P: n/a * Te***********@gmail.com: Hi, I would like to write a function which does this: for each element in the list call f1() of each element. if f1() return false, break the loop else continue I try to use the for_each() algorithm, but it does not let me stop the loop conditionally (in my case, the return value of the functor I pass in). I check transform() also, but that does not work out. Is there any STL algorithm that i can use? If yes, please advice. 'std::find_if' is probably what you're looking for; just negate your continuation condition. -- A: Because it messes up the order in which people normally read text. Q: Why is it such a bad thing? A: Top-posting. Q: What is the most annoying thing on usenet and in e-mail? Jan 19 '06 #5

 P: n/a Howard wrote: "wdmanegold" wrote in message news:ea*****************@newssvr21.news.prodigy.co m...Te***********@gmail.com wrote:Hi,I would like to write a function which does this:for each element in the list call f1() of each element. if f1() return false, break the loop else continueI try to use the for_each() algorithm, but it does not let me stop theloop conditionally (in my case, the return value of the functor I passin).I check transform() also, but that does not work out.Is there any STL algorithm that i can use? If yes, please advice.Thank you.Its not exactly STL, but I would think this could just be solved with asingle for() loop; something along the lines of://assuming vector of ints:for(vector::iterator i = j.begin(); (*i).f1() && i < j.end(); i =i.next()) ; A few items of note: 1) an int doesn't have any member functions, so you can't call f1() for it. Since we don't know the class, we can't tell what to put there, but maybe something like vector would illustrate the point better than int. 2) From what I've seen, using "!=" instead of "<" is the usual method for the comparison. Since a vector is a random-access container, I guess that "<" is perfectly legal, but I wonder if it's as efficient, since I would suspect it has to do some kind of "distance" calculation to be sure it's not really ">". 3) What's ".next()"? I don't see that in my book anywhere. Iterators are generally incremented via "++i" (assuming i as the iterator, naturally). So, the example I'd give would be: for (vector::iterator i = j.begin(); (*i).f1() && i != j.end(); ++i); But personally, I'd probably just put a break condition in the body of my for loop, because I find that easier to read than stuffing multiple conditions and other such work into my loop control statement. -Howard Eep; thanks for catching that. Guess I didn't think it through properly. Jan 19 '06 #6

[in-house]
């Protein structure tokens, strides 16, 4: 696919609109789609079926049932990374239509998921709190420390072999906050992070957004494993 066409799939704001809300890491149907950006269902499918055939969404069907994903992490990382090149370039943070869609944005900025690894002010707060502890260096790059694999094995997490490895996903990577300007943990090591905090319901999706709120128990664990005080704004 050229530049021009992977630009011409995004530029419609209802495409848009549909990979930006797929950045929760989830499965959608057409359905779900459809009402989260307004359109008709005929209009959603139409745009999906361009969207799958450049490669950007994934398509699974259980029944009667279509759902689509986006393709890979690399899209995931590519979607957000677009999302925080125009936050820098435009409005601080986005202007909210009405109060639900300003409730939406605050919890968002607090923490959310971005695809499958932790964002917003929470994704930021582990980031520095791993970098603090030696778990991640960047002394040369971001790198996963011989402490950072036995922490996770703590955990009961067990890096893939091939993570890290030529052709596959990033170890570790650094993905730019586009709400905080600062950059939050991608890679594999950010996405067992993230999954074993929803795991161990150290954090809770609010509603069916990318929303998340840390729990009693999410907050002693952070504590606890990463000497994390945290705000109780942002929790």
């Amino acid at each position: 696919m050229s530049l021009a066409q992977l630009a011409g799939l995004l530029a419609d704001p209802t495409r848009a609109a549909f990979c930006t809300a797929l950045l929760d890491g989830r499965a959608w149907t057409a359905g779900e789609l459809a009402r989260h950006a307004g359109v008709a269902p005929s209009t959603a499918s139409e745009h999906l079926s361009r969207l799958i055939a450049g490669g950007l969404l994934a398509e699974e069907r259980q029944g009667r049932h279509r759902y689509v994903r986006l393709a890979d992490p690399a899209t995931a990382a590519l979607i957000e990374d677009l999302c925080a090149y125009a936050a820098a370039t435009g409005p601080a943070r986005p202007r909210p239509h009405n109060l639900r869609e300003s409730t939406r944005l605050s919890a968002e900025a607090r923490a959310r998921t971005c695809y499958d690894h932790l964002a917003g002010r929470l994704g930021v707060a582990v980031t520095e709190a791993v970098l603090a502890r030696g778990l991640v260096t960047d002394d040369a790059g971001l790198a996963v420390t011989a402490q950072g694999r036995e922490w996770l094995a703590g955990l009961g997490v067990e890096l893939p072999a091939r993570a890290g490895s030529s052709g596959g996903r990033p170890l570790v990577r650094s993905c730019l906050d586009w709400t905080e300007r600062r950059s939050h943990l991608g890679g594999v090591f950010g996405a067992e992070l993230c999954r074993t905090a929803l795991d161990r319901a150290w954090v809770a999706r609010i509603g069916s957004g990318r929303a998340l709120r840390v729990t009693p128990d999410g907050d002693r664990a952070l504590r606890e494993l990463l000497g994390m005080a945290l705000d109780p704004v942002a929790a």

P: n/a Howard wrote: 2) From what I've seen, using "!=" instead of "<" is the usual method for the comparison. Since a vector is a random-access container, I guess that "<" is perfectly legal, but I wonder if it's as efficient, since I would suspect it has to do some kind of "distance" calculation to be sure it's not really ">". I don't think there is any performance problem but there can be a maintenence issue. If later you change the type of container to something other than a vector < does not work anymore. The compiler error is this monsterous template malfunction that is very hard to decipher. Once you run into the problem of course you can easily read it, but the first time it happens is a bit of a bummer. Jan 19 '06 #7